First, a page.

The German command at Kaafjord judged that the attacks on 24 August had been "undoubtedly the heaviest and most determined so far", and requested that fighter units be transferred from northern Finland to bolster the area's defences. Due to the other demands on Germany's fighter force at this time, the request was turned down on 26 August by the Luftwaffe's headquarters.
Gales and fog prevented the British from conducting further attacks between 25 and 28 August. On 25 August Indefatigable, Formidable, two cruisers and seven destroyers refuelled from the oilers. Both of the cruisers later detached from the force and returned to Scapa Flow. Duke of York, Furious, a cruiser and five destroyers also sailed to the Faroe Islands to load supplies. Before leaving the fleet, Furious transferred two Barracudas and a pair of Hellcats to Indefatigable. As the elderly Furious was judged to be no longer capable of combat operations, she proceeded from the Faroe Islands to Scapa Flow with the cruiser and several destroyers. On 29 August Duke of York and the remaining destroyers rejoined the main body of the Home Fleet off north Norway. During this period, the flying squadrons' maintenance personnel worked to repair aircraft which had been damaged during the 24 August attacks.
Convoy JW59 completed its journey on 25 August, with most of its ships docking at Kola in northern Russia. The convoy had been repeatedly attacked by U-boats from 20 to 24 August, and its escorting warships and aircraft sank two submarines. All of the merchant vessels arrived safely, with the only Allied loss being the sloop HMS Kite which was torpedoed and sunk by U-344 on 21 August.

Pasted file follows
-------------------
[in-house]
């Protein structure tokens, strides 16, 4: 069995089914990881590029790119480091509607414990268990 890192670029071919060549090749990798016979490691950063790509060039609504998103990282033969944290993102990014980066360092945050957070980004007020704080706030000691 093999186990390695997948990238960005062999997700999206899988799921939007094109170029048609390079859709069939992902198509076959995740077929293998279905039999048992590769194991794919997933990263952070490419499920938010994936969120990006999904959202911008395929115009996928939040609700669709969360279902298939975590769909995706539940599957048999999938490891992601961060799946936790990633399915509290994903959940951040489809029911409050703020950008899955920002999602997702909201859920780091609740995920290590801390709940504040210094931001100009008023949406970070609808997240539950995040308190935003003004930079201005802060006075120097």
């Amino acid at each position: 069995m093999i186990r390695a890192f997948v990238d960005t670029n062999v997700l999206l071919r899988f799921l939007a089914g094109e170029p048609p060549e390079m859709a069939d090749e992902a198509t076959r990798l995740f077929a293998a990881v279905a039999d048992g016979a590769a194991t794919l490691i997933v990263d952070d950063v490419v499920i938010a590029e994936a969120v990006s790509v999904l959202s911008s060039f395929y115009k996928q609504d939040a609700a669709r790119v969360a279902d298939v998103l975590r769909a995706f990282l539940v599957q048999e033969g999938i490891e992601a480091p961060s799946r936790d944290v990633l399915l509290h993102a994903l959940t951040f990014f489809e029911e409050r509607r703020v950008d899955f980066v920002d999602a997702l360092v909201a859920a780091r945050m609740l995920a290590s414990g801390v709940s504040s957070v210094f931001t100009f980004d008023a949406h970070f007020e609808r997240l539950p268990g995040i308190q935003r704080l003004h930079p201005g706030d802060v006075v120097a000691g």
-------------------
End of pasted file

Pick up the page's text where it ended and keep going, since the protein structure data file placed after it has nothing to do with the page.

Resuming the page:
The final attack of Operation Goodwood was made on 29 August. The strike force comprised 26 Barracudas, 17 Corsairs (of which 2 were armed with 1,000-pound [450 kg] bombs), 10 Fireflies and 7 Hellcats. Seven Seafires also conducted a diversionary raid on Hammerfest. In an attempt to give the bombers accurate aiming points once the artificial smokescreen was generated around Tirpitz, four of the Hellcats were armed with target indicator bombs. The aircraft began launching at 3:30 pm.
The British aircraft failed to achieve surprise. German radar stations had been tracking the Home Fleet's routine anti-submarine and fighter patrols, and the Seafires were detected at 4:40 pm when they were 54 miles (87 km) from Kaafjord. In response to this report, the smoke generators around Kaafjord were activated and the fjord's defenders went to their battle positions. The arrival of the main body of British aircraft over Kaafjord was delayed by stronger than expected winds and a navigational error, and they did not reach the target area until 5:25 pm. By this time Tirpitz was covered in a very thick smokescreen, and none of the British airmen sighted the ship. The Barracudas and Corsairs were forced to blind-bomb Kaafjord, and while no hits were achieved on the battleship, six members of her crew were wounded by bomb fragments from near misses. German ships and gun positions were once again strafed by the fighters, but no significant damage was inflicted. Heavy anti-aircraft gunfire from Tirpitz, which was directed by a party of observers stationed on a mountain near Kaafjord, shot down a Corsair and a Firefly.
Following the raid on 29 August, the Home Fleet sailed west to cover Convoy RA59A which had sailed from northern Russia on 28 August bound from the UK. Due to fuel shortages, Indefatigable and three destroyers detached later that day to return to Scapa Flow and Formidable with two destroyers followed 24 hours later. Duke of York and six destroyers remained on station in the Arctic Sea until 11:00 am on 1 September when the convoy was judged to be safe from attack.